Sal Buscema was a workhorse for Marvel, and was able to produce generous amounts of work on a monthly basis. While he isn’t viewed as an artistic equal to his brother John, he was responsible for a considerable number of issues coming to market on time due to his ability to draw quickly. Sal wasn’t only responsible for his monthly penciling duties, but also provided breakdowns for several other titles. His art throughout the 4-issue arc was solid. He was able to mix dynamic action and fight scenes with tender, character-driven moments. One scene that comes to mind is when Spiderman and the Black Widow share a quiet moment on the outside of the S.H.I.E.L.D. helicarrier just before the arc’s climax. Steve Leiahola provided the inks over Buscema’s pencils, giving them a thicker line and depth that was reminiscent of the look noted embellisher Ernie Chan gave to Sal’s dynamic pencils during their Incredible Hulk run from Issues 115 – 123.
One interesting note from the arc is the role the characters have played in Marvel’s quest for multi-media dominance. All of the major players in the arc, save Shang Chi, have recently received their due on the big or small screen. Spiderman is on his fifth feature film with the Amazing Spiderman 2 coming to theaters in Spring 2014. Black Widow and Nick Fury have woven a cinematic tapestry of their own throughout many of Marvel’s Phase 1 and 2 films, including the Iron Man films, Captain America, Thor, The Avengers and Captain America: The Winter Soldier. Viper and the Silver Samurai made their big screen debut in this summer’s The Wolverine. Due to the success of the Avengers film, even S.H.I.E.L.D. agents now have their own television series, Marvel’s Agents of S.H.I.E.L.D. Only Shang Chi has been absent from a live action portrayal. Perhaps his chance will come with Marvel’s Netflix deal, which will see characters like Daredevil, Jessica Jones and Iron Fist set to be featured in their own series on the streaming network.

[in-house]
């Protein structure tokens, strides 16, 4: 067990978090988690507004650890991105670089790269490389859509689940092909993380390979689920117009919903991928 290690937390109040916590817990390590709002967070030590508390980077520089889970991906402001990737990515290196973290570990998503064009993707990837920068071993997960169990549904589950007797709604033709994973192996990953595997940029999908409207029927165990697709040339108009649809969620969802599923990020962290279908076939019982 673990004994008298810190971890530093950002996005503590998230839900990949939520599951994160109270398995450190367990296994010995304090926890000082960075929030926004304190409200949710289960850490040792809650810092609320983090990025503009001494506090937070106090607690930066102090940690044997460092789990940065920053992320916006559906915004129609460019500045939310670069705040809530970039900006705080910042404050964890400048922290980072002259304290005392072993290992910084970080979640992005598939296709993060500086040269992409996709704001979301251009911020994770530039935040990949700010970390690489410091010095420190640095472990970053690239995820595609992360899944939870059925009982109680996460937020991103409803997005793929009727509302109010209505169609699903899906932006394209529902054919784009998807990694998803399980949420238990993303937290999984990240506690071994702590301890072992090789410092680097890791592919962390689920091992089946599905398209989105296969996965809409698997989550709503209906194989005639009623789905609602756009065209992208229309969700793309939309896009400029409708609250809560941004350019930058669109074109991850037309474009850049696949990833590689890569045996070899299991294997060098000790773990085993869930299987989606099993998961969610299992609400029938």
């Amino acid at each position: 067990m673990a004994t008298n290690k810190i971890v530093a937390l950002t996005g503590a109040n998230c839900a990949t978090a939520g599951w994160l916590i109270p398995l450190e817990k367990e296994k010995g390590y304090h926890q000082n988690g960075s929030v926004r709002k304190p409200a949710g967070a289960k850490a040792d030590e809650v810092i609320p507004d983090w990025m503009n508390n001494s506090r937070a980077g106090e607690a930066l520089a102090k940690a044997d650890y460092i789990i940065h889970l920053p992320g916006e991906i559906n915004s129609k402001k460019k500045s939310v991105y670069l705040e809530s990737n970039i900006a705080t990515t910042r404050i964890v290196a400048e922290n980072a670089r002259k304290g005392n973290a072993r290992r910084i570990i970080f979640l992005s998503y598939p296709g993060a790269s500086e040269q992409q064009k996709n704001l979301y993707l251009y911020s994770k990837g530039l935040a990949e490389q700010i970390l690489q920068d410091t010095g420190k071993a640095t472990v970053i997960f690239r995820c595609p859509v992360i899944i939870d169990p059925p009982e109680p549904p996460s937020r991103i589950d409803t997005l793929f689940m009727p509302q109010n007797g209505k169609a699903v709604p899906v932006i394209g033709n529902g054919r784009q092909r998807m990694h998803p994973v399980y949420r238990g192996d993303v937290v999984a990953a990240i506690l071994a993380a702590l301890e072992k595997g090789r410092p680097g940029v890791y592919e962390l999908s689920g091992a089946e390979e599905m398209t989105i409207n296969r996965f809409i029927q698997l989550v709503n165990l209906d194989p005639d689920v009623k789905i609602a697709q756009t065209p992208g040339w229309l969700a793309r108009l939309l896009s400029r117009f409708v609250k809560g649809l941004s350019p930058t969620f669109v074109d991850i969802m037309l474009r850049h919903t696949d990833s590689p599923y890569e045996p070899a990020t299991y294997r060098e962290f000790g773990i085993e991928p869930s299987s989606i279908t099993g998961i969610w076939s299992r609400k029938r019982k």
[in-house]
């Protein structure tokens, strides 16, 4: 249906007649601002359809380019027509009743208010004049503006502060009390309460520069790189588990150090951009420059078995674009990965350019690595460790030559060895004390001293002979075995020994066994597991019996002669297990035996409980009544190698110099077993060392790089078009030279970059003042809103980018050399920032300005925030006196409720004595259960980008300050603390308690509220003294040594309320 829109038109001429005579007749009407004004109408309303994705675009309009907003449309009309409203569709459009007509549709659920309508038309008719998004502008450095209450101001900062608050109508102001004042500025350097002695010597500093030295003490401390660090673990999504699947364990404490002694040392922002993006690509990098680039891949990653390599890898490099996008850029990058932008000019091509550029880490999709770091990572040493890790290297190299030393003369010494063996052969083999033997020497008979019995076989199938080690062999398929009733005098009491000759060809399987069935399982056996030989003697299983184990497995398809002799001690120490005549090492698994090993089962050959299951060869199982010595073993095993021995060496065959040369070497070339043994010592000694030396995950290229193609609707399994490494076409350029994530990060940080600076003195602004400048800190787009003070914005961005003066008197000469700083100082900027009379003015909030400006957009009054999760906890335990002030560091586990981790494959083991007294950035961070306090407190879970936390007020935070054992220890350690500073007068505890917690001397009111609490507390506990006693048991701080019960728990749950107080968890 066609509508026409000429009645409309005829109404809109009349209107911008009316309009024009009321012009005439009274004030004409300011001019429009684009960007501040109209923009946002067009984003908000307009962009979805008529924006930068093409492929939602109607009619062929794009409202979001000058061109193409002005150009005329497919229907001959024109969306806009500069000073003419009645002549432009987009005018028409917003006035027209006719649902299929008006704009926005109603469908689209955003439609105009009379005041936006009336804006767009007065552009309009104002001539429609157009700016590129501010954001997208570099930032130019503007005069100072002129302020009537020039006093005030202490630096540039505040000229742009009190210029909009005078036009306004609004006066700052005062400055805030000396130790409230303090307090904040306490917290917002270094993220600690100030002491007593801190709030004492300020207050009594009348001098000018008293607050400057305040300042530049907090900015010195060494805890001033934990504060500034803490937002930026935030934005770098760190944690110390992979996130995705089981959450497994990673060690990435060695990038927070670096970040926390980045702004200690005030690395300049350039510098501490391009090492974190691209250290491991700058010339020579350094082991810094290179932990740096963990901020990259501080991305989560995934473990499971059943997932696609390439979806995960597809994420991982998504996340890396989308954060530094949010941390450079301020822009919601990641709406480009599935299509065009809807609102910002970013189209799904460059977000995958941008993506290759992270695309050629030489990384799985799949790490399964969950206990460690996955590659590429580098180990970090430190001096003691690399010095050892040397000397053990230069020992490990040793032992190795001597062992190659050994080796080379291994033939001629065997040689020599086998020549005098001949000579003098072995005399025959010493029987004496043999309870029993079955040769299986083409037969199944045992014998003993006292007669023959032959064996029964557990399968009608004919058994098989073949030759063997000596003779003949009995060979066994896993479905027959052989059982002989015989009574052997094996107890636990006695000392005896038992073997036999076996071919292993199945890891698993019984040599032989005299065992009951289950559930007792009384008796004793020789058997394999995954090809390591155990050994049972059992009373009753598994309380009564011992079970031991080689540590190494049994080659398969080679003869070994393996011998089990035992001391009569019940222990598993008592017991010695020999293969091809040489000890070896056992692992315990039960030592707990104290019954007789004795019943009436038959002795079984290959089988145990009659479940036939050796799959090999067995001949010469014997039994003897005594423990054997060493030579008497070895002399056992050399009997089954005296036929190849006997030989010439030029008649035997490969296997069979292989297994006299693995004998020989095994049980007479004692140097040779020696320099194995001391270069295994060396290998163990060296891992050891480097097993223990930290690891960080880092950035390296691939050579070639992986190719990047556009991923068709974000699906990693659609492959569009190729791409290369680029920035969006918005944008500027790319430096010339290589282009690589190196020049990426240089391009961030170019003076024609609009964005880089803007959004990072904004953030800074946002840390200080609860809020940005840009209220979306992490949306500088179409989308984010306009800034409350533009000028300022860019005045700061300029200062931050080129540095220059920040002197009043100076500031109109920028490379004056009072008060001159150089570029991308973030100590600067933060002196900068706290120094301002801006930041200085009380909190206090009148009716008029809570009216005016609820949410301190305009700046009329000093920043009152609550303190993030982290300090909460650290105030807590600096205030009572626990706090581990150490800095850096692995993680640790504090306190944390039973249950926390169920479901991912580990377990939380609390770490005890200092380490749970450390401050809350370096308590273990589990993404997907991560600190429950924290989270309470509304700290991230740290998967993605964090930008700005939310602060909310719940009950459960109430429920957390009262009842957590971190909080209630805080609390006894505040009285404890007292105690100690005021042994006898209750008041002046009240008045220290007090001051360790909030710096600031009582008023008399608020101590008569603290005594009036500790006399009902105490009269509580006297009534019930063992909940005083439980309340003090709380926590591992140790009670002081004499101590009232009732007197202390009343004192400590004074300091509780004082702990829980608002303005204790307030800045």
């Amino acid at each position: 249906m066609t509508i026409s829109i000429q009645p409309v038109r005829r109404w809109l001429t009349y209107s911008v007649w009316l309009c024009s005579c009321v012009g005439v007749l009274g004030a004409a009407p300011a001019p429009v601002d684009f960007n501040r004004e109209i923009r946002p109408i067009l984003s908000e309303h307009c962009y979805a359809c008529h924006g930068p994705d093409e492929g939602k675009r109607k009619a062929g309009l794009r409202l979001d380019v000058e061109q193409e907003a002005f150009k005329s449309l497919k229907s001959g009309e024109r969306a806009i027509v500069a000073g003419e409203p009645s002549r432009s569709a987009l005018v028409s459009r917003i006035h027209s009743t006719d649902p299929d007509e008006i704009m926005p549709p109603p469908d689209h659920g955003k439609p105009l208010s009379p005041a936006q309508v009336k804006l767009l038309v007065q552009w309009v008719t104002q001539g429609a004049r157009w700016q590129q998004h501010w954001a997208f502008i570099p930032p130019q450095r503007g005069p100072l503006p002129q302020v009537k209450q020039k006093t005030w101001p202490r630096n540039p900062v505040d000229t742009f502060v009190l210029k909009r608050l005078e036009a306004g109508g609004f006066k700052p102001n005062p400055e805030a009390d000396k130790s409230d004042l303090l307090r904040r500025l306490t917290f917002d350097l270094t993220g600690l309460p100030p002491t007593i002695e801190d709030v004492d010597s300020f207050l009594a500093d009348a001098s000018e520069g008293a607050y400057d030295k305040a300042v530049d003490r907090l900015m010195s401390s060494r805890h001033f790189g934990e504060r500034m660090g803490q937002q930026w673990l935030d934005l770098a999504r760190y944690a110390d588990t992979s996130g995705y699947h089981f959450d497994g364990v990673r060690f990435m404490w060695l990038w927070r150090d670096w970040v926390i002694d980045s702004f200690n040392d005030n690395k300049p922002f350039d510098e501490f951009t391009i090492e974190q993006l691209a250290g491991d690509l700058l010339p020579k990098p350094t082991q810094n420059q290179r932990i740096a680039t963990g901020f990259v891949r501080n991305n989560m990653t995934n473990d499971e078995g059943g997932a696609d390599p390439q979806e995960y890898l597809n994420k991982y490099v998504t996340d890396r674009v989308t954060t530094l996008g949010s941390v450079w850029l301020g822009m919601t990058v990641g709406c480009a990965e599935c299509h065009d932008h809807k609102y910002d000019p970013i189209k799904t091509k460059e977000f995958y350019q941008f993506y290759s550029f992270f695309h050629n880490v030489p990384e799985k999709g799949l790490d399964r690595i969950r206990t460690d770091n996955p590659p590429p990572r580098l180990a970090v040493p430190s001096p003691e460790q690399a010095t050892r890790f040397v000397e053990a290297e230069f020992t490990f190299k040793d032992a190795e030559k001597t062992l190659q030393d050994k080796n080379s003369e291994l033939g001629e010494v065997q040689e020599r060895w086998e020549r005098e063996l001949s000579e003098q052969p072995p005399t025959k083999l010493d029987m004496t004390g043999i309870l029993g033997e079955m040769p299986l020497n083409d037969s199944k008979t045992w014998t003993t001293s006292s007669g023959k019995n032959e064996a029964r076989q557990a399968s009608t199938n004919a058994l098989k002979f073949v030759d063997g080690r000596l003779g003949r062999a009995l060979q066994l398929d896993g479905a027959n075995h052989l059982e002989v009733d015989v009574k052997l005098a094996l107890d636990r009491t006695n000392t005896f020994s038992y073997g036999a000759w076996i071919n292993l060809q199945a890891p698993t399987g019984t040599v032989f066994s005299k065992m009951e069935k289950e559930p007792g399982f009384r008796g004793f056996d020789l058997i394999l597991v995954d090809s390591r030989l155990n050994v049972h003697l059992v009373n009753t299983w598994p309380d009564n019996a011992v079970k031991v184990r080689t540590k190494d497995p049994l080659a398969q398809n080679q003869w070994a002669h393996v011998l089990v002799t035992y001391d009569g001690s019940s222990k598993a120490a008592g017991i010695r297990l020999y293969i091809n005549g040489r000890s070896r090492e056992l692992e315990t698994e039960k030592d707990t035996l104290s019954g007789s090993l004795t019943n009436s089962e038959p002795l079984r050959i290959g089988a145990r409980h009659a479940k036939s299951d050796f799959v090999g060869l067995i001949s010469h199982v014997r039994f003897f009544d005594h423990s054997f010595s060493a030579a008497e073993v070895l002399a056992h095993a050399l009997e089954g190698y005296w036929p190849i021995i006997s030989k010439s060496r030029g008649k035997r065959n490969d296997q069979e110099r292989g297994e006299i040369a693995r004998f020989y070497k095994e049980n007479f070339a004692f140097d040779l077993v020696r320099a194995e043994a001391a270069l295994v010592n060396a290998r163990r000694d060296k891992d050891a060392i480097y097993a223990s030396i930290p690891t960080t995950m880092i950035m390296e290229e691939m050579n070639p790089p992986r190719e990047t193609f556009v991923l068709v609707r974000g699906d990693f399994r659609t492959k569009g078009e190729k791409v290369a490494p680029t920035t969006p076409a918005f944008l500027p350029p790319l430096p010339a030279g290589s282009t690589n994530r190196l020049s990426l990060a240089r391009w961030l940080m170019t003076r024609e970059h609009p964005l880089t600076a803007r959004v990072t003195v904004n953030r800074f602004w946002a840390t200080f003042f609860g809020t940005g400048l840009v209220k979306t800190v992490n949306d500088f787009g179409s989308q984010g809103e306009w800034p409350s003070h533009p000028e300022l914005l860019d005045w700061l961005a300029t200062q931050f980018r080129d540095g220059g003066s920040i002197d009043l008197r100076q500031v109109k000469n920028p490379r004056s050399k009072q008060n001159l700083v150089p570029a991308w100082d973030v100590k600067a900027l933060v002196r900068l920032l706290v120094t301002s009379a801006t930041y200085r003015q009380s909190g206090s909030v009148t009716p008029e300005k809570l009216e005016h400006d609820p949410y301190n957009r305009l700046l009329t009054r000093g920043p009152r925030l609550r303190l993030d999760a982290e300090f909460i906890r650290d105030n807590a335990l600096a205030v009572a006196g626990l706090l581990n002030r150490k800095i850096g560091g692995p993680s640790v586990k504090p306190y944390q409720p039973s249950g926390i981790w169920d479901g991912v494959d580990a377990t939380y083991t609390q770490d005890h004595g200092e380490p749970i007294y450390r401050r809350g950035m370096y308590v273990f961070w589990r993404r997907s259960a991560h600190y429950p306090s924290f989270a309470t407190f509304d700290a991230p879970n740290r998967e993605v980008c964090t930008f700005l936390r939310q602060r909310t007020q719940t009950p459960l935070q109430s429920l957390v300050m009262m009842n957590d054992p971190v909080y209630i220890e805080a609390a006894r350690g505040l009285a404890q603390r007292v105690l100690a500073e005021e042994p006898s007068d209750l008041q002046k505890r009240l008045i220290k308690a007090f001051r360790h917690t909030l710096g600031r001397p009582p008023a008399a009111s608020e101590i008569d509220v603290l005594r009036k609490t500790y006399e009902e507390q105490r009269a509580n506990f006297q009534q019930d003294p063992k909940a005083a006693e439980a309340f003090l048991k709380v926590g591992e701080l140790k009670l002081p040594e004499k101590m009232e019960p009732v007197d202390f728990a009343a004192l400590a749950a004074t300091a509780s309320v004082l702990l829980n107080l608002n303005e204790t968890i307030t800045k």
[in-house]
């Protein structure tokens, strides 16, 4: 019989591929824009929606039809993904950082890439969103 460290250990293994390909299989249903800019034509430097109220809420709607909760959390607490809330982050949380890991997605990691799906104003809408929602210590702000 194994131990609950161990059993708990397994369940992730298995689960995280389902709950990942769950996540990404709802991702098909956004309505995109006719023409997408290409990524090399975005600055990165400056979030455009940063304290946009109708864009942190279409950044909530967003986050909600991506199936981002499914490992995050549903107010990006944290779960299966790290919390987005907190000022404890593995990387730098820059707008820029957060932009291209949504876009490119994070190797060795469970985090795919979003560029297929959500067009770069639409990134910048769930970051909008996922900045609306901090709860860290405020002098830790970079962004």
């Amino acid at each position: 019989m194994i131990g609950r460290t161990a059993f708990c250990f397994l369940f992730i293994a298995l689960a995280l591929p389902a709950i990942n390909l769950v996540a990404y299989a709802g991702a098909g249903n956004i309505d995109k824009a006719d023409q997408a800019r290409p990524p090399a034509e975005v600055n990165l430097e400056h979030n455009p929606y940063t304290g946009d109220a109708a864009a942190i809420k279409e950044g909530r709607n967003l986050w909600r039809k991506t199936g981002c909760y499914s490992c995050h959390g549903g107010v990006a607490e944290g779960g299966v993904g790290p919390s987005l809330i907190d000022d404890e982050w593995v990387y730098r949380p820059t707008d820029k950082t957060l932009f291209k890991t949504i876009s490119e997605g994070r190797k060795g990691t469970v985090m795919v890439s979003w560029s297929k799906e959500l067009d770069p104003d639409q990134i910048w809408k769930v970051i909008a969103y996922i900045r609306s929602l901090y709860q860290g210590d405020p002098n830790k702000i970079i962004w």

The comic book landscape has changed significantly since Issues 82 – 85 of Marvel Team Up were published. Simple team-ups and small, stand-alone arcs have been replaced by massive, company-wide crossovers. Today, there is more cohesion between what is published on the printed page and what appears on the small and silver screens. Even though we are presently in a time of undisputed comic book glory in pop culture, I sometimes reminisce about a simpler time when stand-alone stories could be told in an entertaining fashion, and Spidey was still king.
This article first appeared in Issue 6 of Comix Asylum Magazine.